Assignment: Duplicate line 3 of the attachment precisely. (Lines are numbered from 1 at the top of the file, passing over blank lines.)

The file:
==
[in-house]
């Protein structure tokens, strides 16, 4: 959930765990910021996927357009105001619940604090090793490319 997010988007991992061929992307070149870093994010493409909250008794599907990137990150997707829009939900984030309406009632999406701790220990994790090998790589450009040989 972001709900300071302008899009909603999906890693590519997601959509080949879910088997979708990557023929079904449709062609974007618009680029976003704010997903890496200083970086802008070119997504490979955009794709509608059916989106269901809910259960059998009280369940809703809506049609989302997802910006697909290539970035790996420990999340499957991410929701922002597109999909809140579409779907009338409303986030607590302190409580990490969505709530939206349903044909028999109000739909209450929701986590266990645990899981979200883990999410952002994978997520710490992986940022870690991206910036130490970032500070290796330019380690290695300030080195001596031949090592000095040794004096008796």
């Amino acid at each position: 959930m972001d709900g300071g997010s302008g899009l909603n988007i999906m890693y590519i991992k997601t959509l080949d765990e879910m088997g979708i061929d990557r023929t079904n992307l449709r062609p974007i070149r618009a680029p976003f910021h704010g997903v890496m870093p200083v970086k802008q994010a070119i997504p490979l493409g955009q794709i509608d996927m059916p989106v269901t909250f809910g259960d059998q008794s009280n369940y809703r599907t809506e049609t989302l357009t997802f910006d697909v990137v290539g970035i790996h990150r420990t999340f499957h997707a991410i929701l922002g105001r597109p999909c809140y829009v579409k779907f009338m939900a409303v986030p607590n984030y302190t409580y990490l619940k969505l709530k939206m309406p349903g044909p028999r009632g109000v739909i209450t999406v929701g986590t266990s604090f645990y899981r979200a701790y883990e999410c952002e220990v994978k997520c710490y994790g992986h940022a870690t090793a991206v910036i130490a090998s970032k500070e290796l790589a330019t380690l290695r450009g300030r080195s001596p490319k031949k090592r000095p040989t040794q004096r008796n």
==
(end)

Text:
């Amino acid at each position: 959930m972001d709900g300071g997010s302008g899009l909603n988007i999906m890693y590519i991992k997601t959509l080949d765990e879910m088997g979708i061929d990557r023929t079904n992307l449709r062609p974007i070149r618009a680029p976003f910021h704010g997903v890496m870093p200083v970086k802008q994010a070119i997504p490979l493409g955009q794709i509608d996927m059916p989106v269901t909250f809910g259960d059998q008794s009280n369940y809703r599907t809506e049609t989302l357009t997802f910006d697909v990137v290539g970035i790996h990150r420990t999340f499957h997707a991410i929701l922002g105001r597109p999909c809140y829009v579409k779907f009338m939900a409303v986030p607590n984030y302190t409580y990490l619940k969505l709530k939206m309406p349903g044909p028999r009632g109000v739909i209450t999406v929701g986590t266990s604090f645990y899981r979200a701790y883990e999410c952002e220990v994978k997520c710490y994790g992986h940022a870690t090793a991206v910036i130490a090998s970032k500070e290796l790589a330019t380690l290695r450009g300030r080195s001596p490319k031949k090592r000095p040989t040794q004096r008796n």